Though a professional might face many liability risks, there are several ways to reduce liability claims.
How to Reduce Professional Liability Exposure
Every business can benefit from proactively reducing professional liability exposure. Professional liability lawsuits come at a high cost, but fortunately, various risk management tools and methods exist. The following are steps to limit liability.
1. Communicate With Clients
Improving communication with clients can prevent professional liability lawsuits. When a business owner checks in with clients, the owner will quickly know whether the clients are unsatisfied or considering going in a different direction. Ideally, clients would approach the business owner with their concerns, but it remains the owner’s responsibility to maintain an open line of communication.
2. Cut Ties With Risky Clients
One of the ways for a company to reduce liability claims is not to offer services to risky clients. For example, a CPA may want to stop serving uncooperative, argumentative clients who require constant hand-holding or frequently cause a crisis-oriented culture.
No matter the industry, the goal is to work with the best-quality clients and reduce the odds of litigation. Though it can seem counterintuitive to grow a business by severing ties with clients, some customers represent more of a threat than an asset.
3. Get Client Approval at Every Major Phase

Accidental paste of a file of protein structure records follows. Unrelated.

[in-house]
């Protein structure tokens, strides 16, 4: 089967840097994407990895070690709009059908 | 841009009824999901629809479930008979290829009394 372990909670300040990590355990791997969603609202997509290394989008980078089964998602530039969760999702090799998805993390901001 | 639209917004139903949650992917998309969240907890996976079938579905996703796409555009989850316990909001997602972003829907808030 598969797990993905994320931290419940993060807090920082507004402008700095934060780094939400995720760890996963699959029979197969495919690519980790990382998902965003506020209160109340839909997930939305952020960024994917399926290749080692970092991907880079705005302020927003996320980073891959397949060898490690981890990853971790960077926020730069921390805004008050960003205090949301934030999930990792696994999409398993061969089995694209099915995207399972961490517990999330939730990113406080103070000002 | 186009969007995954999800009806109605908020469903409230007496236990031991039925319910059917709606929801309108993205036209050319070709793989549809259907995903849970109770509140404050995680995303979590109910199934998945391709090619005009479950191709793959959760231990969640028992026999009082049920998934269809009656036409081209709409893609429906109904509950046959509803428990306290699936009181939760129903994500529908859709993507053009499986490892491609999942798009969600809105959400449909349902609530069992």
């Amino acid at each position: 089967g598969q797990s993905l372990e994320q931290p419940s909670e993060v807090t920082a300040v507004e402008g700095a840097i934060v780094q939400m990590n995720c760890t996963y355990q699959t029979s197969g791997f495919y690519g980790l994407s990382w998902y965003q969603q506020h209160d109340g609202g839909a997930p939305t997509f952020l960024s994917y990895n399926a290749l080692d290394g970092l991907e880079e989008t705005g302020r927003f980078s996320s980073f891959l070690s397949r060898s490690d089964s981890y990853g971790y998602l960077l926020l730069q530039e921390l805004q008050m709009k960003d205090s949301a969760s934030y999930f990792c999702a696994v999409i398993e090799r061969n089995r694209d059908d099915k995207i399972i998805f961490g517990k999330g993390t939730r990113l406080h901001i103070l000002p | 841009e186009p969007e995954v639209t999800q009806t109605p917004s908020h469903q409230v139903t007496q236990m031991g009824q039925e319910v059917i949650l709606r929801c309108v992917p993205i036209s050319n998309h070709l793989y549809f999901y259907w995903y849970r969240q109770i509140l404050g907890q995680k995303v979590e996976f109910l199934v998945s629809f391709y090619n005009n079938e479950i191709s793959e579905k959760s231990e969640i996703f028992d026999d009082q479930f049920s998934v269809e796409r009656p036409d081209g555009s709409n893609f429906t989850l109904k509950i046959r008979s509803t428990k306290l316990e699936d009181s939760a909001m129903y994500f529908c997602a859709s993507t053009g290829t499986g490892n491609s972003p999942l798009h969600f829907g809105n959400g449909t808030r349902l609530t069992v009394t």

During every milestone of a project, a business should ensure the client gives their approval and understands the progress taking place. This transparency will demonstrate to customers that they are getting what they want from the project and help prevent professional liability.
4. Provide Employees the Necessary Training
Leaders should know what they’re doing, but due to employee turnover and promotions within the organization, personnel can assume leadership positions without having the required experience or receiving the necessary training. To avoid substandard performances and work in a business setting, employees should have adequate education on their roles. Investing in training will help reduce professional liability exposure in an organization.
5. Develop a Resolution Procedure for Customer Complaints
Additionally, companies should have a process in place to resolve customer complaints. A business should implement a procedure that provides guidance on tracking and responding to concerns, including documenting the response. Written procedures can prevent minor issues from snowballing and getting out of hand. If a business faces a lawsuit, it will have a record of every step taken to resolve the customer complaint.
6. Encourage Professional Skepticism
In a business, it’s critical to strike a balance between familiarity and professional skepticism. While there’s nothing wrong with maintaining a friendly attitude with clients, staff must keep a questioning attitude in every engagement.
7. Communicate the Need for Deadline Adjustments
A company should take every step necessary to meet deadlines. However, if someone will miss the assignment’s due date, they should inform the client sooner rather than later. A delay could interrupt a client’s workflow, which can be expensive and complicate the client’s relationship with its customers.
8. Ensure Engagement Leaders Handle Quality Control
Even if another staff member has ample experience and qualifications, an engagement leader shouldn’t delegate their quality control responsibilities to anyone else. People in this role should stay continually involved to ensure tasks get completed correctly. Doing so can help mitigate liability risk and increase profitability.